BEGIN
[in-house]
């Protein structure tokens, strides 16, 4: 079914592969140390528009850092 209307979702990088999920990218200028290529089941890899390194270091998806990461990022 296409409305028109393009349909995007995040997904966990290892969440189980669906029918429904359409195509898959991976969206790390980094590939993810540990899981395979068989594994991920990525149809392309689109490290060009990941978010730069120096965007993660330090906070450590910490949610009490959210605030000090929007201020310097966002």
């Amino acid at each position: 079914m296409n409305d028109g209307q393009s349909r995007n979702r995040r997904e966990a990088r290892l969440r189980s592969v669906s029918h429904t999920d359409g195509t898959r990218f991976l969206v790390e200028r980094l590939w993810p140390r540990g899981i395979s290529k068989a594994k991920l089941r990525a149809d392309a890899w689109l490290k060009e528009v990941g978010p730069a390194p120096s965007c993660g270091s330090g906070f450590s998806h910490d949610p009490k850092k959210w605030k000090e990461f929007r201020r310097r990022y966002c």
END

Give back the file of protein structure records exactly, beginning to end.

[in-house]
């Protein structure tokens, strides 16, 4: 079914592969140390528009850092 209307979702990088999920990218200028290529089941890899390194270091998806990461990022 296409409305028109393009349909995007995040997904966990290892969440189980669906029918429904359409195509898959991976969206790390980094590939993810540990899981395979068989594994991920990525149809392309689109490290060009990941978010730069120096965007993660330090906070450590910490949610009490959210605030000090929007201020310097966002």
């Amino acid at each position: 079914m296409n409305d028109g209307q393009s349909r995007n979702r995040r997904e966990a990088r290892l969440r189980s592969v669906s029918h429904t999920d359409g195509t898959r990218f991976l969206v790390e200028r980094l590939w993810p140390r540990g899981i395979s290529k068989a594994k991920l089941r990525a149809d392309a890899w689109l490290k060009e528009v990941g978010p730069a390194p120096s965007c993660g270091s330090g906070f450590s998806h910490d949610p009490k850092k959210w605030k000090e990461f929007r201020r310097r990022y966002c």